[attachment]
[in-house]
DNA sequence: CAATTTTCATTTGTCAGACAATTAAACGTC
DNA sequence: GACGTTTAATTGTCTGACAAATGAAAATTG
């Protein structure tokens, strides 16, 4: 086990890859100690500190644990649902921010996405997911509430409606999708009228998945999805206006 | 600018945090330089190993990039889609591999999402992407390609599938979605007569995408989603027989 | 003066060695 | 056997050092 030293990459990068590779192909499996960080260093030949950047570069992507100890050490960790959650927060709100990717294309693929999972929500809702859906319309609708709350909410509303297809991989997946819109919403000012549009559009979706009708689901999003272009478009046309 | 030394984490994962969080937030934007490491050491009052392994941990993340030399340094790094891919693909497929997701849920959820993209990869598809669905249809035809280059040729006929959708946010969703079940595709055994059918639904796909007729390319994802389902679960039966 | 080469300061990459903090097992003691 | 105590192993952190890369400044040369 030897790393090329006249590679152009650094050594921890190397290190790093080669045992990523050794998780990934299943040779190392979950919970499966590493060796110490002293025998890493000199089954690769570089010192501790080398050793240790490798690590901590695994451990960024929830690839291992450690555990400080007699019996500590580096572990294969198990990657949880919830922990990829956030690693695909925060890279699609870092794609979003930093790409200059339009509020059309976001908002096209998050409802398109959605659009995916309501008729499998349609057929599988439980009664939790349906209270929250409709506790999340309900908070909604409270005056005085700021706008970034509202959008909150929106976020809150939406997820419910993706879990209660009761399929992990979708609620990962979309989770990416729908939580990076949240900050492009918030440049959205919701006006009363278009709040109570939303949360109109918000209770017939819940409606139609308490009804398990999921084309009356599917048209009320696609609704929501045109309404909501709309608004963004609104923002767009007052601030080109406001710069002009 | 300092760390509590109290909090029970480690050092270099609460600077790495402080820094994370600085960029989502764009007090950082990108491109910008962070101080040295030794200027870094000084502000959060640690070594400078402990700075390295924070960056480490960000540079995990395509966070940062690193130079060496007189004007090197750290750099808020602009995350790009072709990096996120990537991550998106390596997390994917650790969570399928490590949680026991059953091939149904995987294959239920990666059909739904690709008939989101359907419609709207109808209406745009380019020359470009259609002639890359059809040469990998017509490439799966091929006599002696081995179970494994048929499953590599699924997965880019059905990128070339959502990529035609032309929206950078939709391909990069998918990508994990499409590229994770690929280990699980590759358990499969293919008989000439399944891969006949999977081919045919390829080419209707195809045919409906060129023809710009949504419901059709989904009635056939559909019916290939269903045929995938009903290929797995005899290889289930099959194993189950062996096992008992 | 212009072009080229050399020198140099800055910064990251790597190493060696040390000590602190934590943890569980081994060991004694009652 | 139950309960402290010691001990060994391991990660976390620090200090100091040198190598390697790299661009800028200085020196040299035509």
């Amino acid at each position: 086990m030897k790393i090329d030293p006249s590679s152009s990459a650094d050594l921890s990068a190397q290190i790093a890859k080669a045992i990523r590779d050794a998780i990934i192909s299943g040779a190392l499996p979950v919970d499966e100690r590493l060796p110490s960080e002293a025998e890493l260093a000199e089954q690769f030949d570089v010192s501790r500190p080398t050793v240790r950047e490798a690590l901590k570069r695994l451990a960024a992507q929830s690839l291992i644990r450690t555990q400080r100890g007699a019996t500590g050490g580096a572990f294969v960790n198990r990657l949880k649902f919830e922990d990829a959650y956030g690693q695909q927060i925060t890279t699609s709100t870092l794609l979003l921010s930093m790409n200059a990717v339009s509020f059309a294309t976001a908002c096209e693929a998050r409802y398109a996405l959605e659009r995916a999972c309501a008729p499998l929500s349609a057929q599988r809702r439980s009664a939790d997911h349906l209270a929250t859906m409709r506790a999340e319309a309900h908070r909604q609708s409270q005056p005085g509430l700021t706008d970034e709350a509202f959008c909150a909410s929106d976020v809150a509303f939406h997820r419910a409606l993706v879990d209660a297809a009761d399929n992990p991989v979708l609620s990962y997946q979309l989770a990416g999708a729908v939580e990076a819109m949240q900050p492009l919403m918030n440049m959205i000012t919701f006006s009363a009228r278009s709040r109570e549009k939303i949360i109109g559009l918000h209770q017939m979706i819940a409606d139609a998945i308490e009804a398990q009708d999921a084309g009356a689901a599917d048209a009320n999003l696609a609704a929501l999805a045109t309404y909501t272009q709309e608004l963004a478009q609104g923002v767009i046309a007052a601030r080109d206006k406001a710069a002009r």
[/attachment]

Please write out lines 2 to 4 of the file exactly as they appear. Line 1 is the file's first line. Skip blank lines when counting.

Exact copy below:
DNA sequence: CAATTTTCATTTGTCAGACAATTAAACGTC
DNA sequence: GACGTTTAATTGTCTGACAAATGAAAATTG
């Protein structure tokens, strides 16, 4: 086990890859100690500190644990649902921010996405997911509430409606999708009228998945999805206006 | 600018945090330089190993990039889609591999999402992407390609599938979605007569995408989603027989 | 003066060695 | 056997050092 030293990459990068590779192909499996960080260093030949950047570069992507100890050490960790959650927060709100990717294309693929999972929500809702859906319309609708709350909410509303297809991989997946819109919403000012549009559009979706009708689901999003272009478009046309 | 030394984490994962969080937030934007490491050491009052392994941990993340030399340094790094891919693909497929997701849920959820993209990869598809669905249809035809280059040729006929959708946010969703079940595709055994059918639904796909007729390319994802389902679960039966 | 080469300061990459903090097992003691 | 105590192993952190890369400044040369 030897790393090329006249590679152009650094050594921890190397290190790093080669045992990523050794998780990934299943040779190392979950919970499966590493060796110490002293025998890493000199089954690769570089010192501790080398050793240790490798690590901590695994451990960024929830690839291992450690555990400080007699019996500590580096572990294969198990990657949880919830922990990829956030690693695909925060890279699609870092794609979003930093790409200059339009509020059309976001908002096209998050409802398109959605659009995916309501008729499998349609057929599988439980009664939790349906209270929250409709506790999340309900908070909604409270005056005085700021706008970034509202959008909150929106976020809150939406997820419910993706879990209660009761399929992990979708609620990962979309989770990416729908939580990076949240900050492009918030440049959205919701006006009363278009709040109570939303949360109109918000209770017939819940409606139609308490009804398990999921084309009356599917048209009320696609609704929501045109309404909501709309608004963004609104923002767009007052601030080109406001710069002009 | 300092760390509590109290909090029970480690050092270099609460600077790495402080820094994370600085960029989502764009007090950082990108491109910008962070101080040295030794200027870094000084502000959060640690070594400078402990700075390295924070960056480490960000540079995990395509966070940062690193130079060496007189004007090197750290750099808020602009995350790009072709990096996120990537991550998106390596997390994917650790969570399928490590949680026991059953091939149904995987294959239920990666059909739904690709008939989101359907419609709207109808209406745009380019020359470009259609002639890359059809040469990998017509490439799966091929006599002696081995179970494994048929499953590599699924997965880019059905990128070339959502990529035609032309929206950078939709391909990069998918990508994990499409590229994770690929280990699980590759358990499969293919008989000439399944891969006949999977081919045919390829080419209707195809045919409906060129023809710009949504419901059709989904009635056939559909019916290939269903045929995938009903290929797995005899290889289930099959194993189950062996096992008992 | 212009072009080229050399020198140099800055910064990251790597190493060696040390000590602190934590943890569980081994060991004694009652 | 139950309960402290010691001990060994391991990660976390620090200090100091040198190598390697790299661009800028200085020196040299035509």